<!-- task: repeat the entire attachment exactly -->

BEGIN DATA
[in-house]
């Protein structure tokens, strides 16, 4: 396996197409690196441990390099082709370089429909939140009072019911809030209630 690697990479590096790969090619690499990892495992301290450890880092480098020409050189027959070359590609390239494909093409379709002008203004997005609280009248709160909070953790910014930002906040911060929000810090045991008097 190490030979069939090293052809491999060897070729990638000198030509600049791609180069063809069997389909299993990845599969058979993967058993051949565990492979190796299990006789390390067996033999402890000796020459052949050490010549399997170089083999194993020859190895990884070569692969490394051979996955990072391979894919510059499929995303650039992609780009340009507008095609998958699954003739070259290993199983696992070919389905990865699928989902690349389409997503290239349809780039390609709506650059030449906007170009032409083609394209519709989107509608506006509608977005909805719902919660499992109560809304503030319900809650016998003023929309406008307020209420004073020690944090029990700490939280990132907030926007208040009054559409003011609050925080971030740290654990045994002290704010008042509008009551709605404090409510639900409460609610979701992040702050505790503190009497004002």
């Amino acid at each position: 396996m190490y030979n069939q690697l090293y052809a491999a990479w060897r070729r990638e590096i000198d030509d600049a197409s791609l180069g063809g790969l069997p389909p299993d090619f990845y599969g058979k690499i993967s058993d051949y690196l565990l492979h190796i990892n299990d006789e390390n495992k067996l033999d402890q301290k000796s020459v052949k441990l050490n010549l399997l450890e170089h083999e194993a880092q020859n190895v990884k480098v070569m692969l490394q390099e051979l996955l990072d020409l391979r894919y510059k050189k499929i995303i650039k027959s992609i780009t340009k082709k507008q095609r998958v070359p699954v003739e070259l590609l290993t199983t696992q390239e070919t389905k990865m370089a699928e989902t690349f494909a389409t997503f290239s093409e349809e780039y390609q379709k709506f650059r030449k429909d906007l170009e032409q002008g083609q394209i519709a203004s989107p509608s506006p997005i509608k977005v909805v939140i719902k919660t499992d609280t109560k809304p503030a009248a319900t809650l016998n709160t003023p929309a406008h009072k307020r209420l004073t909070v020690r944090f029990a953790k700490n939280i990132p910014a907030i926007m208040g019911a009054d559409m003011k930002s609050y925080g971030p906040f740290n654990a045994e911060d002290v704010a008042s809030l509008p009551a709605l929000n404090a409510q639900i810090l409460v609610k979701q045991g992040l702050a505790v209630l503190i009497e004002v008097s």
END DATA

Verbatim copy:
[in-house]
């Protein structure tokens, strides 16, 4: 396996197409690196441990390099082709370089429909939140009072019911809030209630 690697990479590096790969090619690499990892495992301290450890880092480098020409050189027959070359590609390239494909093409379709002008203004997005609280009248709160909070953790910014930002906040911060929000810090045991008097 190490030979069939090293052809491999060897070729990638000198030509600049791609180069063809069997389909299993990845599969058979993967058993051949565990492979190796299990006789390390067996033999402890000796020459052949050490010549399997170089083999194993020859190895990884070569692969490394051979996955990072391979894919510059499929995303650039992609780009340009507008095609998958699954003739070259290993199983696992070919389905990865699928989902690349389409997503290239349809780039390609709506650059030449906007170009032409083609394209519709989107509608506006509608977005909805719902919660499992109560809304503030319900809650016998003023929309406008307020209420004073020690944090029990700490939280990132907030926007208040009054559409003011609050925080971030740290654990045994002290704010008042509008009551709605404090409510639900409460609610979701992040702050505790503190009497004002």
């Amino acid at each position: 396996m190490y030979n069939q690697l090293y052809a491999a990479w060897r070729r990638e590096i000198d030509d600049a197409s791609l180069g063809g790969l069997p389909p299993d090619f990845y599969g058979k690499i993967s058993d051949y690196l565990l492979h190796i990892n299990d006789e390390n495992k067996l033999d402890q301290k000796s020459v052949k441990l050490n010549l399997l450890e170089h083999e194993a880092q020859n190895v990884k480098v070569m692969l490394q390099e051979l996955l990072d020409l391979r894919y510059k050189k499929i995303i650039k027959s992609i780009t340009k082709k507008q095609r998958v070359p699954v003739e070259l590609l290993t199983t696992q390239e070919t389905k990865m370089a699928e989902t690349f494909a389409t997503f290239s093409e349809e780039y390609q379709k709506f650059r030449k429909d906007l170009e032409q002008g083609q394209i519709a203004s989107p509608s506006p997005i509608k977005v909805v939140i719902k919660t499992d609280t109560k809304p503030a009248a319900t809650l016998n709160t003023p929309a406008h009072k307020r209420l004073t909070v020690r944090f029990a953790k700490n939280i990132p910014a907030i926007m208040g019911a009054d559409m003011k930002s609050y925080g971030p906040f740290n654990a045994e911060d002290v704010a008042s809030l509008p009551a709605l929000n404090a409510q639900i810090l409460v609610k979701q045991g992040l702050a505790v209630l503190i009497e004002v008097s």